To save time, I transformed into a drakkan as Ferbish and Grigor flew alongside me, gripping Holly and Francisco. Pigeon led the way through the darkness. I felt as if my insides were hollowed out in a horrible dream. Knives seemed to crawl along my skin. I couldn’t get out of it though. My nightmare was real.
In horror I’d watched Grigor find a little depression in the ground as he placed Brenden’s unmoving body in it. Then one by one, my friends placed stones over him. I couldn’t help this process. I was too hurt by how I’d failed him. Everyone cried for a while until we had to go.
Over and over I kept remembering the things Brenden had said to me. The things he did. And over and over I felt ashamed at how we’d treated him. No one ever gave him the respect he’d deserved. How he’d paced outside, looking for enemies while we were at Mr. Payne’s place. And I thought he was a scared fairy but he was really brave.
How he drew a map to the cave so we could escape, but we accused him of setting a trap and the gargoyles bound him as a prisoner.
He never got angry at any of us.
He only plead for his innocence. Sickness grabbed my stomach.
If only I could go back and do it all over again, I’d change a lot of things.
But no one gets second chances.
And then Brenden’s words rang in my ears like he was walking right next to me as he always did. Like when he saved me from the mist.
By my side, he said, “There are only two paths in and out of the Under Realm. The first is through the Cave of Woe. And the second…” I could almost feel him staring at me the way he did in the ruins amongst the Elivagar Mountains. The path out of here was through me. He knew it.
As we approached the end of the cavern, stalagmites jutting up all around us, a crushing sensation overwhelmed me. I couldn’t ignore it.
Brenden’s words echoed loudly, “A wise old Brindle elf once said, ‘If you think you can do a thing or you think you can’t, you’re right.’”
Transforming back into my witch self, I planted my feet in the dirt.
Ferbish and Grigor stopped, hovering in the air.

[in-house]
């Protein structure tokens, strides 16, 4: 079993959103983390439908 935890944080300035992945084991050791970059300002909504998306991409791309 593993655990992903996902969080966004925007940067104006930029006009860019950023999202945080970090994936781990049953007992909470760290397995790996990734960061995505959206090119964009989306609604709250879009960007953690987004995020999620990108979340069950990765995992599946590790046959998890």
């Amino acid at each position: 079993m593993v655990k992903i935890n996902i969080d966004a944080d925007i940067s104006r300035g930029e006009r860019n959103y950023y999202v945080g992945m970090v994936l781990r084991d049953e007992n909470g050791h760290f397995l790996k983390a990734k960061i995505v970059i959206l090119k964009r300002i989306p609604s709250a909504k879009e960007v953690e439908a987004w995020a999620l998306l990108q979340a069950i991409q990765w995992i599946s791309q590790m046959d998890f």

“What’s wrong, Miss?” Ferbish asked.
“Nothing,” I lied. Bending down, turning my body into a ball, I rocked back and forth, thinking about Brenden’s words,
Break the chains you’ve created for yourself…
Ye get free wishes. Use one o’ them.
A Wishcaster gets three wishes to use in times of trouble…
She’s gonna be the Wishcaster…
It was time I stopped relying on my friends and started listening to them.
Balling my hands into fists, I pulled at my hair.
It was time I believed.
All at once, I was back on the bridge, transformed as a drakkan, fire burning in my throat. The queen laughed hysterically and there was Brenden atop Mr. Payne’s huge pumpkin coach.
Exactly as it’d happened before.
Disoriented, I turned to see my friends chained and then I realized what I had done.
The queen screeched, “I did not think ye so stupid as to want to provoke the ire of said gift, but don’t let me stop ye, lad. Athena? Ye may show our friend yer hospitality. NOW!”
But instead of doing nothing like I had before, I turned and spewed my rage at Casteen—all of my sadness and misery of watching her kill my friend unleashed as a torrent of flame, knocking her down. She could only shield herself against the furnace of my wrath. I enjoyed watching her cower and never let up.
At that moment, Brenden somersaulted down, unchaining our friends with his magic.
When I had to catch my breath and stopped spewing fire, Brenden kicked the queen in the face. He moved behind, throttling her. “Go, Athena! I’ve got this!”
Oh no! It was happening again. I couldn’t stop it.
“NO!” I yelled. Deep inside, I knew what to do like a dog knows how to bark or a bird knows how to fly. Thrusting out a hand, I spied Pigeon hovering over Brenden. “Pigeon, MULTIPLY!”
In a swirling cauldron, dozens of ravens cawed, encircling the queen as she launched Brenden over her head.
She screeched in rage and tried to strike them with her magic, but the ravens were too quick.
“Athena? What are you….?” Brenden muttered.
I dove after him. Casteen would not get a second chance at killing him. Thankfully, it looked as if the ravens were all she could handle at the moment. Three of them whipped the wand from her hand and threw it over the side. It splashed into the water.
Panting hard, I beat my wings as fast as I could, hoping somehow her magic wouldn’t spiral into my back or hit my wings.
As we soared away, Brenden asked, “Athena, did you really do that to Pigeon?”
I bit my lip. I actually wasn’t sure what I’d done. It all went by so quickly. “Um…I think so? I mean…it just happened…I hope she’s all right.”
Smiling up at me, Brenden said, “I think she’ll be just fine. Pigeon’s having the time of her life right now. There’s nothing better for a raven to do than beat the bloody hell out of an evil queen.”
I answered, nervously. “You think so?” I wasn’t sure whether to laugh or cry at the situation.
Arching an eyebrow at me, Brenden said, “You know what this means, my dearest Athena.”
I lurched my head back. “What?”
“I’m going to expect you to get us back to Middle Realm now.”
I nodded vigorously. “Oh, yeah, don’t worry, Brenden. I plan on it. As soon as we meet up with the gang at the Cave of Woe.”
Holding me closer and placing his head on my shoulder, he sighed. “Ah…now that’s the girl I know. I never doubted you for a second.”
Snuggling into him, I was so thankful to have my friend back. Tears pooled at the corners of my eyes, I was so happy. He didn’t know how I’d almost failed him…how it’d almost ended.
But…I wasn’t dreaming. I was really holding my friend. He was alive and breathing, here with me.
All I had to do was believe.
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